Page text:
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(506) 2223-1327           Published Wednesday, May 18, 2011, on Vol. 11, No. 97             E-mail us
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Percentage of North American tourists declines
By the A.M. Costa Rica staff

Over the last six years there has been a fundamental shift in the tourism market. The percentage of visitors from North America has declined while the percent of visitors from Central America and South America has increased.

Based on figures from the Instituto Costarricense de Turismo, North American visitors made up 53 percent of the tourists in 2005. Visitors from Central America and South America were just 30 percent of the 1.7 million total.

But by 2010 North Americans declined to 48 percent, and Central and South Americans increased to 38 percent of the 2.1 million visitors.

Visitors from Europe declined a single percentage over those years from 14 to 13 percent.

The bulk of the Central American visitors came from Nicaragua, according to the institute's figures.

Although the number of North American visitors increased over the six years from 895,370 to 1,005,309, the increase was just about 110,000 tourists, far fewer than could populate the many new hotels and tourist destinations.

In 2008 when the tourism institute was honoring a New Jersey family as the 2 millionth visitor, only 976,561 came from North America, according to the figures.

The North American figures include México, which contributed about 50,000 tourists in each of the years. The remainder are tourists from Canada and the United States. The statistical situation is complicated further by those expats who are perpetual tourists and leave the country every 90 days to renew their visas and because nearly everyone coming from Costa Rica for whatever reason enters on a tourism visa.

The tourism institute had been shy about releasing the figures which originate with the Dirección General de Migración y Extranjería until this week. The general impression was that Costa Rica was receiving around 2 million tourists from the First World. New visa categories in the year-old immigration law are expected to clarify the situation.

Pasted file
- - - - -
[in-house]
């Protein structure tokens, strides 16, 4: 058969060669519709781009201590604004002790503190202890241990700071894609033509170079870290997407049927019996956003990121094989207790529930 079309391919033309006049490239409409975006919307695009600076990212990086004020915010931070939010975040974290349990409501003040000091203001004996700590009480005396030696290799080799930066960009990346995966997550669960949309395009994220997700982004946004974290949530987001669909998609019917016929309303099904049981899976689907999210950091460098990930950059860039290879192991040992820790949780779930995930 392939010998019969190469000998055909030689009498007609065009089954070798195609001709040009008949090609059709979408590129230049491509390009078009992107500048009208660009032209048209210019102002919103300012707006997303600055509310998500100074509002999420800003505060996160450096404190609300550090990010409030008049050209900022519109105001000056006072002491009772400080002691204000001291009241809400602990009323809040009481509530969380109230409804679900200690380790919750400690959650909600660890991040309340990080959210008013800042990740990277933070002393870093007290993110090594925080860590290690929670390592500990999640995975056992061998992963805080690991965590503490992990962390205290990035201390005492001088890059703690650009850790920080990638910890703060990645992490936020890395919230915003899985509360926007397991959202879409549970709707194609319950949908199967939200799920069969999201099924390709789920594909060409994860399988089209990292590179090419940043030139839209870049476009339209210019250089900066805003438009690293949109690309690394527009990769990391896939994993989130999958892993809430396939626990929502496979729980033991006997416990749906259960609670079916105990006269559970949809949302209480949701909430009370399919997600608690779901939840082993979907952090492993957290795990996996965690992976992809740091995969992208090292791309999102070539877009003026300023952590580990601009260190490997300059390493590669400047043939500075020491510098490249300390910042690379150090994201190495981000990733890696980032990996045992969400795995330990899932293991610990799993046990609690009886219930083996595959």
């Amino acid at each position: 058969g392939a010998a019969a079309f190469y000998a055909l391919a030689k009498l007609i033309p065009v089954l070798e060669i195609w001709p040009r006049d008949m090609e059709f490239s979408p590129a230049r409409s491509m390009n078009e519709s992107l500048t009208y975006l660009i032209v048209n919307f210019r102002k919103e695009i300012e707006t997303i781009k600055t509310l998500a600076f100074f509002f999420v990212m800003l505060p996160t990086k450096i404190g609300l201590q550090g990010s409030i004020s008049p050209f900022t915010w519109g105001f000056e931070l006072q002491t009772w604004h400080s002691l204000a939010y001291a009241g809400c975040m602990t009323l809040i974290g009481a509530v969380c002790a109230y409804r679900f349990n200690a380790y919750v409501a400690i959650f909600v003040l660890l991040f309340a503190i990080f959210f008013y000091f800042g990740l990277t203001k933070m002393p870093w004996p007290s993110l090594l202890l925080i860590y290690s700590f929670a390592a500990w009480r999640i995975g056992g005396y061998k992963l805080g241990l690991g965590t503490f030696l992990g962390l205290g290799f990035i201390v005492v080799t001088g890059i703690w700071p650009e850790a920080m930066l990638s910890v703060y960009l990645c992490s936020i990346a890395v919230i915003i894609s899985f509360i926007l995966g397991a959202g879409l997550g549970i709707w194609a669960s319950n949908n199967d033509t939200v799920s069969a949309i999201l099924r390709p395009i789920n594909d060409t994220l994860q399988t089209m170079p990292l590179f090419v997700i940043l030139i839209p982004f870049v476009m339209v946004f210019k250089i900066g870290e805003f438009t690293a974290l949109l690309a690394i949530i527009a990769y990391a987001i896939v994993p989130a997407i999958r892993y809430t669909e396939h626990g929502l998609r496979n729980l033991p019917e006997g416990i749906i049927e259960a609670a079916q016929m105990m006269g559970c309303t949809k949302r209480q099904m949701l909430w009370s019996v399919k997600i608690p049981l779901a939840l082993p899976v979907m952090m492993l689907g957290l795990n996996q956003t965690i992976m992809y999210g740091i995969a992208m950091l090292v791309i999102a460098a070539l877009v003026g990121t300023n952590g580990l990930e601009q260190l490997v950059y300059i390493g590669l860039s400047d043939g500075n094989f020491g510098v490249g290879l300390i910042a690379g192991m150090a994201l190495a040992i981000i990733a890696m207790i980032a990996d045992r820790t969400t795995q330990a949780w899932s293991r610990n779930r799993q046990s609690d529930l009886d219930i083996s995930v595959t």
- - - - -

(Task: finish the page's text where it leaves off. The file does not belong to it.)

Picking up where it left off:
The numbers figure into the current debate in which a new organization, ProTur, seeks a declaration of a tourism emergency.

That point of view is opposed by established tourism groups that say doing so would cast the industry here in a bad light. In a news release, the
Trend of North American visitors 2005-2010
Total tourists
N. Americans
Based on tourism institute statistics

groups said that a declaration of emergency would
deteriorate the image of Costa Rica, close lines of credit, stop investments, increase the cost of operations and sow insecurity among employees. The industry has about 110,000 workers and perhaps 400,000 indirect workers, the groups said.

The groups are the Cámara Nacional de Turismo, the Cámara Costarricense de Hoteles, the Cámara Nacional de Restaurantes, the Asociación Costarricense de Profesionales en Turismo, the Asociación Costarricense de Operadores en Turismo, the Asociación Costarricense de Agencias de Viaje and the Red Nacional de Pequeños Hoteles.
In fact, the organizations said that tourism is up 8 percent in the first four months of the year.

ProTur said it seeks reductions in utility rates for the tourism industry and flexibility by banks and the Caja Costarricense de Seguro Social. The
press release Tuesday said that the Caja, which collects social security payments on employees, has new methods to avoid emergency situations like payment plans. The groups also said that banks are showing some understanding.

Instead of an emergency declaration, the groups said that the country needs to push training and development of the human talent and seek greater investment by the government in areas of infrastructure and security as well as the economic aspects of the U.S. dollar exchange rate and passage of a general law of tourism.

The central government has not responded to the call for an emergency declaration, but some lawmakers have expressed support for ProTur's ideas.

The tourism institute supported a new $15 head tax on tourists who enter by air. A lot of the institute's budget is supposed to be promotion of the country, but over the last five years the institute was tapped to help field the new tourism police. The institute also is bankrolling a new swimming pool complex for Puntarenas and will kick in $10 million for a proposed convention center.

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Hospitals under attack
with fires, bomb threats

By the A.M. Costa Rica staff

The Central Valley's public hospitals are under attack, and investigators are trying to locate those responsible before there is a tragedy.

Hospital San Juan de Dios has been the target of a series of small fires. And now there are bomb threats targeting different hospitals and phoned in via the 911 system.

Hospital officials are nervous because some of the fire alarm systems are defective. In addition, a fire at Hospital Calderón Guardia killed 19 persons July 12, 2005.

The hospitals are run by the Caja Costarricense de Seguro Social. The Judicial Investigating Organization said Tuesday that it was responding to the complaint.

There were cases where someone disconnected the electrical systems at certain hospitals, presumably to inactivate the alarms, said agents. They are considering that those responsible have some link with the hospitals.

The bomb threats have proven to be false, but they still have resulted in response by emergency crews and police. Staff members had to evacuate patients in some cases.